All About Beer Magazine - Volume 35, Issue 6
December 18, 2014 By
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What will the beer industry look like in 2025?

I had my first tastes of beer as a child early on Saturday mornings. My grandfather—whom we all called Poopsie for some reason—was a prodigious beer drinker. And when I say prodigious, I mean he started drinking beer on Saturday mornings at around 7 o’clock. He’d wake up at 6, eat a big pile of eggs and bacon and biscuits with enough butter on them to sink a battleship and grab a cold brew from his dedicated beer fridge. He’d then head outside to water the grass with a hose. He had automatic sprinklers, but he claimed that watering with a hose made the grass happier than a sprinkler could and saved on the water bill. (He also never turned on the A/C in his car, even when it was 100-plus degrees, as he was always “saving it.” The Great Depression really screwed with that generation’s collective psyche.) As a kid, I was dumb enough to buy this line of poppycock (a word he often used). I now suspect he used the activity of watering the grass with a hose to make his morning beer drinking halfway legit. And to get away from my grandmother, who was a real piping shrew.

But Poopsie was a gem of a person. I adored him because he adored me, and so I would follow him around for hours like a shadow, and he would let me take sips of his beer. It wasn’t until I got older that I learned that drinking beer in the morning outside of Germany was generally frowned upon by the conservative burghers of Texas. But, as Poopsie used to say, “If they can’t take a joke, screw ’em.”

When I was a kid, Poopsie drank Lone Star. As I became a teen, he switched to Budweiser. When I was in high school, he switched to Miller Lite. His beer choices reflected the tastes of the time, although I note for the record that he skipped the clear-beer craze (He used to say that the only thing he knows about Zima “is that it zucks). If Poopsie were alive today, I suspect he’d be throwing back a Lagunitas IPA or a Modelo Especial.

When I think of all the trends in beer throughout my 45 years, we’ve been through quite a few iterations. When I was a child, regional brands like Lone Star, Rainier, and Old Style dominated the landscape. Then cheap transportation and national television ads ushered in the era of big brands like Budweiser, Schlitz and Miller High Life. Then the health craze ushered in the greatest trend of them all, light beers like Miller Lite, ­Coors Light and Bud Light. All along, like an old man with gout, there were little flare-ups like ice beer and dry beer and, yes, clear beer. But the one thing that always remained consistent, until today, is that beer IBUs and alcohol content got lower and lower.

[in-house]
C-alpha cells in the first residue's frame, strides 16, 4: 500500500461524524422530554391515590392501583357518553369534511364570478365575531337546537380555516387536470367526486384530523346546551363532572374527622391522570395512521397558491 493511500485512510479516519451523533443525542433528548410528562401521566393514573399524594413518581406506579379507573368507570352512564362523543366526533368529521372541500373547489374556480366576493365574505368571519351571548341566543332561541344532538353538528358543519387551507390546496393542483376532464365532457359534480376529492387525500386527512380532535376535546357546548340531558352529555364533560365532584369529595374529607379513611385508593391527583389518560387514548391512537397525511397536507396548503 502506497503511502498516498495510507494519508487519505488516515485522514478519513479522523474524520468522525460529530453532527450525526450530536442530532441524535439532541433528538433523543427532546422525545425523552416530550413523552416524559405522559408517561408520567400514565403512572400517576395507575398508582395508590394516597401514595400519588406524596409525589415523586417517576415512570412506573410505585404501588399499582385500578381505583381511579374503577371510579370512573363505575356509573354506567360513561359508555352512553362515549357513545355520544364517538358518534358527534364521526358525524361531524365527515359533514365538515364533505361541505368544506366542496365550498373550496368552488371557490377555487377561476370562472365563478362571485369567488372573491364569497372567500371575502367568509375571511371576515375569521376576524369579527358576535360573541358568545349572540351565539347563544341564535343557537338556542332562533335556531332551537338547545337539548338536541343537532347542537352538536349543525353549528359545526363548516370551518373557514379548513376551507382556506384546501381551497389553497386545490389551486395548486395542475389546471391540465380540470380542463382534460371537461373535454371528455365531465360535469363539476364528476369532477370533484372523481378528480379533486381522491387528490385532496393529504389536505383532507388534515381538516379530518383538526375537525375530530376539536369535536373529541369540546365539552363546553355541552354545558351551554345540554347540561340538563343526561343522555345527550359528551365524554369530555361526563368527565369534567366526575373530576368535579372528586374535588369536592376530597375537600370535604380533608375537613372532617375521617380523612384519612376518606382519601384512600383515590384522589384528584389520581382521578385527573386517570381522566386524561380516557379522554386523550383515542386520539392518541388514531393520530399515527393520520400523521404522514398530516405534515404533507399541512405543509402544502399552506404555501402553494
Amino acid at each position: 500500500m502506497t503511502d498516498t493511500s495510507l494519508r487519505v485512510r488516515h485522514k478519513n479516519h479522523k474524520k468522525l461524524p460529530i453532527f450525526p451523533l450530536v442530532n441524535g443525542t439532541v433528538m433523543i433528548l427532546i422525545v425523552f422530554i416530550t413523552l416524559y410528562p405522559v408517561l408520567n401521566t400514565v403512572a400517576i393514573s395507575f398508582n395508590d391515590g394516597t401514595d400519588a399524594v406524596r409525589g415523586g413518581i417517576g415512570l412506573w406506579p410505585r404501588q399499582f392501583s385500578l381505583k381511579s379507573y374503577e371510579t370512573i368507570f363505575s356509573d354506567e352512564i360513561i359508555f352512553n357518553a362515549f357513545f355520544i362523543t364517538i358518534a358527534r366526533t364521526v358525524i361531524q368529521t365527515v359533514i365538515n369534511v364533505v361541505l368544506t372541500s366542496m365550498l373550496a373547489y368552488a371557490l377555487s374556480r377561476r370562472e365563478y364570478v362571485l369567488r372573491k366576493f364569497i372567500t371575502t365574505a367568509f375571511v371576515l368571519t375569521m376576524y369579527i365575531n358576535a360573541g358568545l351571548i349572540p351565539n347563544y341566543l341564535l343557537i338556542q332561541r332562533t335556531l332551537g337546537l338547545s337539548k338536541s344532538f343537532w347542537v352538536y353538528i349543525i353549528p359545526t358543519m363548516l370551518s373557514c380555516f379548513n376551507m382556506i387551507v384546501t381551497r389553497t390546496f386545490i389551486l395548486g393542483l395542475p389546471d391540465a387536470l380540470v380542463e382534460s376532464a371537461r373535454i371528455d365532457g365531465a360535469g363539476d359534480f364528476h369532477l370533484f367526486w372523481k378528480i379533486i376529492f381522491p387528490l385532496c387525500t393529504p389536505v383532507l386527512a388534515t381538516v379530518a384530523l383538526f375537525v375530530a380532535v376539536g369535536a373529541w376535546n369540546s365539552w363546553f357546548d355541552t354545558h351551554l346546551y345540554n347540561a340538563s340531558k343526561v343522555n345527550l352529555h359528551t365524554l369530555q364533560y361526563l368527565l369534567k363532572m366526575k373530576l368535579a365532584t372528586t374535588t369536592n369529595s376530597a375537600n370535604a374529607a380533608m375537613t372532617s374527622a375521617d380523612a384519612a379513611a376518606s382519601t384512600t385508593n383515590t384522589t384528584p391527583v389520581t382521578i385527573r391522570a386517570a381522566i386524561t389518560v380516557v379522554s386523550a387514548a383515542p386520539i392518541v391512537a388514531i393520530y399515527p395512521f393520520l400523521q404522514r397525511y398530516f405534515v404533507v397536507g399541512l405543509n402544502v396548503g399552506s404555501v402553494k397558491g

Thinking back on the beer industry of the last 45 years, there have been three distinct eras:

1969-1981: Rotary phone era. This post-war period of the expansion of the American middle class is characterized by rapid volume growth in the beer industry and the rise of national brands and the squeezing of local breweries. The number of Americans turning 21 rises each year dramatically as baby boomers turned of age and beer sales rose accordingly.

1982-2007: Era of the brick mobile phone. Here we see the decline of full-calorie premium domestics, completely and almost identically offset by the rise of premium lights. Total beer volumes start to flatten out as the number of kids turning 21 still grows but moderates.

2007-2014: Era of the smart phone. This is a big shift to a new time in our industry, as premium lights flatten out and start their decline (losing 135 million cases over the last six years) and a new type of drinker is coming of age: millennials. Overall volumes start declining as the number of new drinkers turning 21 flattens out. This trend will likely continue unabated through 2025, suggests Bruce Jacobson, vice president of sales—beer division for Constellation Brands (importer of Corona Extra and Modelo Especial). Bruce estimates that by 2025, 200 million cases of beer will bleed away from domestic premiums like Bud and Miller Lite and will be up for grabs. While the number of 21-year-olds entering the market will be flat, the number of Hispanic consumers will increase by 36 percent. Millennials and Hispanics will drive the beer industry.

Given these facts, what will the beer industry look like in 2025? As you know if you are reading this magazine, the growth in the beer industry today is in craft beer. It’s all about local; it’s all about more flavor and higher alcohol (even session crafts have more alcohol than light beers). From 80 breweries in 1985 to 3,000 today, the industry is going back to its local roots. Taps on the typical back bar today resemble an elaborate Chinese fan. It’s a good thing.

But there is still a large segment of the population who prefer lighter pilsners, to the tune of 70 percent of the population if you’re going by market share. Next to craft, the fastest-growing segment of the beer industry is Mexican imports. The rise in the Hispanic population will only serve to maintain and accelerate this trend.

When future Harry goes into a bar in 2025, with a full head of flowing hair and buff as a swimmer because they will invent a double-sided pill by then to accomplish both, and the robot barmaid with the simulated raspy smoker’s voice and simulated frizzy blond hair asks me for my order, what will I be drinking? Will it be whole-grain mead? Kale cider? Or will the beer be instantly brewed to taste in the guts of the robot waitress? (Now that’s hyper-local.)

I suspect it will be one of three things: a local craft, a national craft from a big brewer, or a Mexican import. I’ll add a fourth option: a light beer if I’m feeling ironic. My grandfather will be up in heaven, watering the clouds with a hose to get away from my grandmother, drinking a Dos Equis.